IT’S too bad Jack Reacher didn’t really take at the box-office. Tom Cruise’s most enjoyable film for several years could have made for an interesting franchise thanks to a character that plays to his hyper-present, laser-focused, movie star strengths.
True, his physical attributes fell short of the mark, but while the much remarked-upon height difference between the 5ft 7in Cruise and the eponymous 6ft 5in hero of Lee Child’s novels horrified Reacher’s literary fanbase, in movie terms, Cruise remains a good casting choice. In lieu of having an actor who matches the physical description, writer/director Christopher McQuarrie (The Way of the Gun) simply capitalises on Cruise’s larger-than-life persona so that when the character walks into a police station, a lawyer’s office or a bar, he still turns heads because he looks and acts like, well, Tom Cruise. That innate Cruise-ness helps make all the lone wolf tropes inherent in the character much more palatable too; it’s easy to buy into the fact that he’s an ex-military cop living off the grid because such a ridiculous, well-worn concept can no longer be played wholly straight. The film – based on Child’s novel One Shot – sees McQuarrie and Cruise having fun with the concept as Reacher (Cruise) is called upon to get to the bottom of killing spree in which the gunman in custody may well be innocent. Adding extra layers of barminess is Grizzly Man director Werner Herzog. Cast as the bad guy, he imbues his line readings with the same strange, philosophical tone-of-voice he uses in his wondrous documentaries, making everything his finger-chewing, cloudy-eyed weirdo says in the film have the awful ring of truth to it – no matter how ludicrously conceived his character’s back story is.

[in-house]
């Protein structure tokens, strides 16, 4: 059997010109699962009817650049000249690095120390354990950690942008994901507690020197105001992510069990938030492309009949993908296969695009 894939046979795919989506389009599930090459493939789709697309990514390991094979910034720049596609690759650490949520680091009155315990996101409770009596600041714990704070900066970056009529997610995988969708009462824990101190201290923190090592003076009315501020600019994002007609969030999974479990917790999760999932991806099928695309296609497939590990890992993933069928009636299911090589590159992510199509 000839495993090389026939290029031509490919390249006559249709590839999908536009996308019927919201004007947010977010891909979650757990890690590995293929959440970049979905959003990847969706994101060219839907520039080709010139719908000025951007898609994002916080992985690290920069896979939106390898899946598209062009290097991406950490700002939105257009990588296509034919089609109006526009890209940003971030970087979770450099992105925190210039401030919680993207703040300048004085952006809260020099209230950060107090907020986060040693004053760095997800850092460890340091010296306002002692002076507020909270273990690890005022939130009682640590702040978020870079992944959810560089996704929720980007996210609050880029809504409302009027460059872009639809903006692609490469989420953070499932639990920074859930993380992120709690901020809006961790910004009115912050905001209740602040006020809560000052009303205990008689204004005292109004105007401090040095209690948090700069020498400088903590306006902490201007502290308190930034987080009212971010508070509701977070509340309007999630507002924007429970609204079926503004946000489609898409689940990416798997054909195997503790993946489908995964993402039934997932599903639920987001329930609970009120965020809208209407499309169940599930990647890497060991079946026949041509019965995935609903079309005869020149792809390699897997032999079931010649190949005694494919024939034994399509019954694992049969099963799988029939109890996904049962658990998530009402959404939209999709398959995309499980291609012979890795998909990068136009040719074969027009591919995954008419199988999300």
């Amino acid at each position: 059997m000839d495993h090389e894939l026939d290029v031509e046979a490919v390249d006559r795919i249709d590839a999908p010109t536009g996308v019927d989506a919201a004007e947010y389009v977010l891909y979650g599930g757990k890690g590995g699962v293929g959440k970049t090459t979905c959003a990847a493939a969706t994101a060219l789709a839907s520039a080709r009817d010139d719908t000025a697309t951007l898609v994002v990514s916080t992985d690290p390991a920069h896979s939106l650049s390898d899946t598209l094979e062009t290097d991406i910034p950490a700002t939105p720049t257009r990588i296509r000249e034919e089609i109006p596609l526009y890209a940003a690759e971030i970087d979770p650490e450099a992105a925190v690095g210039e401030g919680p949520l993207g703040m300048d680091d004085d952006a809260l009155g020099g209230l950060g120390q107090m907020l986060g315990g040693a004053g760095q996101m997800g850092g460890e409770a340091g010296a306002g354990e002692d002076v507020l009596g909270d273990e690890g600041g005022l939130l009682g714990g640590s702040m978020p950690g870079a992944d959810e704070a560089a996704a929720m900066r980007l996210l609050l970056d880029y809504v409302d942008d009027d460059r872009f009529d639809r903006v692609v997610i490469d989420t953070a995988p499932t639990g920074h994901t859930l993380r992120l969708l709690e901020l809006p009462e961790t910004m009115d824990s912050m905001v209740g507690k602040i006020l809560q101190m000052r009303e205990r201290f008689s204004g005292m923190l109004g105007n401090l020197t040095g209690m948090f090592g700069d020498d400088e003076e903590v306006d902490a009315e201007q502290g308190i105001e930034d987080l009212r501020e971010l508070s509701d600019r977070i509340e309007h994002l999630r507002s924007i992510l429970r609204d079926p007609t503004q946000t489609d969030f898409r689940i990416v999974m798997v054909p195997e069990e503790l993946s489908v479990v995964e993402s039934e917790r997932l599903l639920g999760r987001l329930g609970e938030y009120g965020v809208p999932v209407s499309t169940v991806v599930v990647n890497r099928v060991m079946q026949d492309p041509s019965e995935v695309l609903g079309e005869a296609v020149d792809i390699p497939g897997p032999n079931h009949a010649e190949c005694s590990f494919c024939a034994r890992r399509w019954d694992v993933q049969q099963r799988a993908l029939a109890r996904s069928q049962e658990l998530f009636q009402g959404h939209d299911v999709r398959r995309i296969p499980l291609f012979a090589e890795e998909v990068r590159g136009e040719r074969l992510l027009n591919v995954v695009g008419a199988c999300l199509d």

Lords of Salem
To date, Rob Zombie’s original horror films (House of 1000 Corpses, The Devil’s Rejects) have tended towards the uber-grizzly, Grindhouse-end of the horror spectrum. Lords of Salem seems almost respectable by comparison – or as respectable as a satanic panic movie in which a coven is summoned by a piece of heavy metal music can be. Zombie is let down by his decision to cast his wife, Sheri Moon Zombie, in the lead. She just can’t make the potentially interesting story of a DJ who starts having debilitating hallucinations after being exposed to a mysterious album in any way compelling.
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